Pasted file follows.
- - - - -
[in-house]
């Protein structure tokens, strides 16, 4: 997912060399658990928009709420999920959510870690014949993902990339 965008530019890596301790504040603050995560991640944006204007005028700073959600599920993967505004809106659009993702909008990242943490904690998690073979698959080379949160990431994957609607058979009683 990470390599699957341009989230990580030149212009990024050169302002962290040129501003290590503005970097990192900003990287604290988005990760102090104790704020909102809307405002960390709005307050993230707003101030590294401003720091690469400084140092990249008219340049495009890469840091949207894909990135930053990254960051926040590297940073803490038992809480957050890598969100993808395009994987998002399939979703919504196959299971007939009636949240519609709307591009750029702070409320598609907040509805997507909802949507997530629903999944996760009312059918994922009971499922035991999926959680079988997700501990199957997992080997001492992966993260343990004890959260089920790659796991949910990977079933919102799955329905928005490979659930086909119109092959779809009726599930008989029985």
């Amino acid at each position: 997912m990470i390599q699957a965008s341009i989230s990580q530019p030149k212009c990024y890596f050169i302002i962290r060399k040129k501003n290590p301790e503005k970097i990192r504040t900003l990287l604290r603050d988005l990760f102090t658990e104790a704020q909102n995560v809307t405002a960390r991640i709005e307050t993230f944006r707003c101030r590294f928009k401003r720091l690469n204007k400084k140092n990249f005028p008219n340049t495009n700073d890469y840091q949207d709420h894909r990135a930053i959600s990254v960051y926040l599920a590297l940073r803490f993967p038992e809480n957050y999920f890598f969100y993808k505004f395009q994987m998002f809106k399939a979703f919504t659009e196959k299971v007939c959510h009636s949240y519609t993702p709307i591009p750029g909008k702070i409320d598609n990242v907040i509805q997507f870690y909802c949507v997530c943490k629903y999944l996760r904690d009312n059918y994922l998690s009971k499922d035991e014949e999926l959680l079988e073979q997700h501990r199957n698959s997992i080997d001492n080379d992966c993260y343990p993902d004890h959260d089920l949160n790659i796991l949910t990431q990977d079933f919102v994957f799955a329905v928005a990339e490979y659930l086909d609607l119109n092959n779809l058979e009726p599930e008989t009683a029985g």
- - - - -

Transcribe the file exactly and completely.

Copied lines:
[in-house]
């Protein structure tokens, strides 16, 4: 997912060399658990928009709420999920959510870690014949993902990339 965008530019890596301790504040603050995560991640944006204007005028700073959600599920993967505004809106659009993702909008990242943490904690998690073979698959080379949160990431994957609607058979009683 990470390599699957341009989230990580030149212009990024050169302002962290040129501003290590503005970097990192900003990287604290988005990760102090104790704020909102809307405002960390709005307050993230707003101030590294401003720091690469400084140092990249008219340049495009890469840091949207894909990135930053990254960051926040590297940073803490038992809480957050890598969100993808395009994987998002399939979703919504196959299971007939009636949240519609709307591009750029702070409320598609907040509805997507909802949507997530629903999944996760009312059918994922009971499922035991999926959680079988997700501990199957997992080997001492992966993260343990004890959260089920790659796991949910990977079933919102799955329905928005490979659930086909119109092959779809009726599930008989029985």
């Amino acid at each position: 997912m990470i390599q699957a965008s341009i989230s990580q530019p030149k212009c990024y890596f050169i302002i962290r060399k040129k501003n290590p301790e503005k970097i990192r504040t900003l990287l604290r603050d988005l990760f102090t658990e104790a704020q909102n995560v809307t405002a960390r991640i709005e307050t993230f944006r707003c101030r590294f928009k401003r720091l690469n204007k400084k140092n990249f005028p008219n340049t495009n700073d890469y840091q949207d709420h894909r990135a930053i959600s990254v960051y926040l599920a590297l940073r803490f993967p038992e809480n957050y999920f890598f969100y993808k505004f395009q994987m998002f809106k399939a979703f919504t659009e196959k299971v007939c959510h009636s949240y519609t993702p709307i591009p750029g909008k702070i409320d598609n990242v907040i509805q997507f870690y909802c949507v997530c943490k629903y999944l996760r904690d009312n059918y994922l998690s009971k499922d035991e014949e999926l959680l079988e073979q997700h501990r199957n698959s997992i080997d001492n080379d992966c993260y343990p993902d004890h959260d089920l949160n790659i796991l949910t990431q990977d079933f919102v994957f799955a329905v928005a990339e490979y659930l086909d609607l119109n092959n779809l058979e009726p599930e008989t009683a029985g």